Buck and his chewing gum.

I’m lucky. As a volunteer at the RBMSCL, I’ve been creating finding aids for small manuscript collections—collections such as love letters and travel diaries from the 19th century—which can be more compelling than any historical novel. One in particular I found to be especially memorable is the John Buck Diary.

Elaborate script and comic sketches recount the eight week long vacation in England and Scotland in 1887 of John Buck, an affluent, young American who spent several days in close company with Henry Irving, the famous English actor; the equally famous actress and Irving’s rumored paramour, Ellen Terry; and the business manager of the Lyceum Theatre as well as Irving’s personal assistant, Bram Stoker. Yes, the Bram Stoker who later wrote Dracula. His visit begins with the Royal Lyceum’s performance of another popular demonic tale:

I reached Edinburgh at seven o’clock and was met by Mr. Stoker. He took me to the Edinburgh Hotel (close by the station) where Mr. Irving was staying. . . . Mr. Stoker after fixing me comfortably hurried away to the theatre and I had my dinner served in Mr. Irving’s dining room. The dinner was good but I was so anxious to see some of “Faust” that I left at the end of the third course and jumping into a hansom drove to the Royal Lyceum Theatre, where I found Mr. Stoker “laying” [?] for me. He . . . took me into the only remaining private box. Mephistopheles was just transforming Faust into a young man as I entered the box, so I had not missed much of the play. . . . At the end of the act Mr. Stoker took me around [to the stage] to see Mr. Irving and Miss Terry. . . . While we were chatting and I was being questioned about “home affairs” the scene shifters were building Marguerite’s room around us, and very soon I was compelled to “skip” as the curtain was about to be rung up. . . . Mr. Irving was grand, and he will make a tremendous hit with Faust in America. (pages 67-70)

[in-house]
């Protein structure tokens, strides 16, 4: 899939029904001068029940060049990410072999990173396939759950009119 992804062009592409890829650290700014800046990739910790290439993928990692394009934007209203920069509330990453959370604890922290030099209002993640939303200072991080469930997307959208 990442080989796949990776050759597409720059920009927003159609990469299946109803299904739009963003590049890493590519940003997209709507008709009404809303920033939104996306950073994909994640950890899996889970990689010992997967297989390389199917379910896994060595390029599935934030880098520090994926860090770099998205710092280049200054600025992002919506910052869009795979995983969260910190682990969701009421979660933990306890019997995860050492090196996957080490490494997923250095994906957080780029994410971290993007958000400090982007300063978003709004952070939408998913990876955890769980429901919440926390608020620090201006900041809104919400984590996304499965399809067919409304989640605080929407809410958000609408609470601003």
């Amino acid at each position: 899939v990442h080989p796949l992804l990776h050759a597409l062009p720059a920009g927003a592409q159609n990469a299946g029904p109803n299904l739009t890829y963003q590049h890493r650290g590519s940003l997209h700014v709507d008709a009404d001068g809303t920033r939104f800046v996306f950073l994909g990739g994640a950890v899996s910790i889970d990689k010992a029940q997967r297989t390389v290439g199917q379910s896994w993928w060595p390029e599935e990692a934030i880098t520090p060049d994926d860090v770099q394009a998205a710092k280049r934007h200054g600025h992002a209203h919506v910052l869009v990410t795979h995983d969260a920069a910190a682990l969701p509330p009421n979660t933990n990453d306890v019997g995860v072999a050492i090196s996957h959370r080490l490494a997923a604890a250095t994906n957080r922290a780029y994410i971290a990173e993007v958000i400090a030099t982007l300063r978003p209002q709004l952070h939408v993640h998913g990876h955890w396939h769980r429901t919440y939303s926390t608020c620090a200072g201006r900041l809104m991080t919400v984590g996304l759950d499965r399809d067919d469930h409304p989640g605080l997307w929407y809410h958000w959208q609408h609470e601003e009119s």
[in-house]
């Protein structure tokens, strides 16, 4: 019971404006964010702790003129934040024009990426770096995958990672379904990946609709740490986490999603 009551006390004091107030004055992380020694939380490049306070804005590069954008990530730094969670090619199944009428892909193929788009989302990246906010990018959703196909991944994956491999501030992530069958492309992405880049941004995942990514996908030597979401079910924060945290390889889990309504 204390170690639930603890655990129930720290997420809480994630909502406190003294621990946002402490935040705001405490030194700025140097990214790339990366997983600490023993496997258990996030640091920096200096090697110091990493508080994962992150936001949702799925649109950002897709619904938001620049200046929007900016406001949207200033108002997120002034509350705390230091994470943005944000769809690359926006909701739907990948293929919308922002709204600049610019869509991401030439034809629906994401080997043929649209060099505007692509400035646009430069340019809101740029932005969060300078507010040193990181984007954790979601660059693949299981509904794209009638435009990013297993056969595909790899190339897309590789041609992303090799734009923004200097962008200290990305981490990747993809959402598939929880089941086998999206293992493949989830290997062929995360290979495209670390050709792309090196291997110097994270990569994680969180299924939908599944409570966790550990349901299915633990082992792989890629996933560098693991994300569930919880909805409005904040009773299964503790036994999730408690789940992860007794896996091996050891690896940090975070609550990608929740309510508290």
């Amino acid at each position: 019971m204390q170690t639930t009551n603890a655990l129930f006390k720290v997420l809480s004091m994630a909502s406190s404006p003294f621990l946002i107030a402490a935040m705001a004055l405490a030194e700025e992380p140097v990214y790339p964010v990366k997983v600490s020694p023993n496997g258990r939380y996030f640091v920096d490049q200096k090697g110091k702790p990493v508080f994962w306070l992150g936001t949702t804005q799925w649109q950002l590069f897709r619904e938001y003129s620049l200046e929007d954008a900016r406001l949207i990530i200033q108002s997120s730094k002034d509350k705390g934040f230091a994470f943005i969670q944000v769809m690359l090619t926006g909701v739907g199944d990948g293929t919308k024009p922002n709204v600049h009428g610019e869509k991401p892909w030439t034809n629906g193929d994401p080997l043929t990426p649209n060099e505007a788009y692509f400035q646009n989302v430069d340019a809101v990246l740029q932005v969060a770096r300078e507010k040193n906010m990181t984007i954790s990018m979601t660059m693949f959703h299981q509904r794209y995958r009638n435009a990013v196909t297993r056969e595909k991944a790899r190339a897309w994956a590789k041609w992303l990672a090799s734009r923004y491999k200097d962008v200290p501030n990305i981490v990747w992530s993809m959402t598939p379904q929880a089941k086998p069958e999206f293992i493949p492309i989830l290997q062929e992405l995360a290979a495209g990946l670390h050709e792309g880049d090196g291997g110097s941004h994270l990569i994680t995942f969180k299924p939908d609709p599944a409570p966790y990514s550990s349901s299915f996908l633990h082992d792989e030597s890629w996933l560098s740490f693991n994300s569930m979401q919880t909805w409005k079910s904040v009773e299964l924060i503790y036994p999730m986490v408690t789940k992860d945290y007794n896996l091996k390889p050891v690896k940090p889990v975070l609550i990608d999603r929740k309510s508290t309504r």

One of Buck's sketches.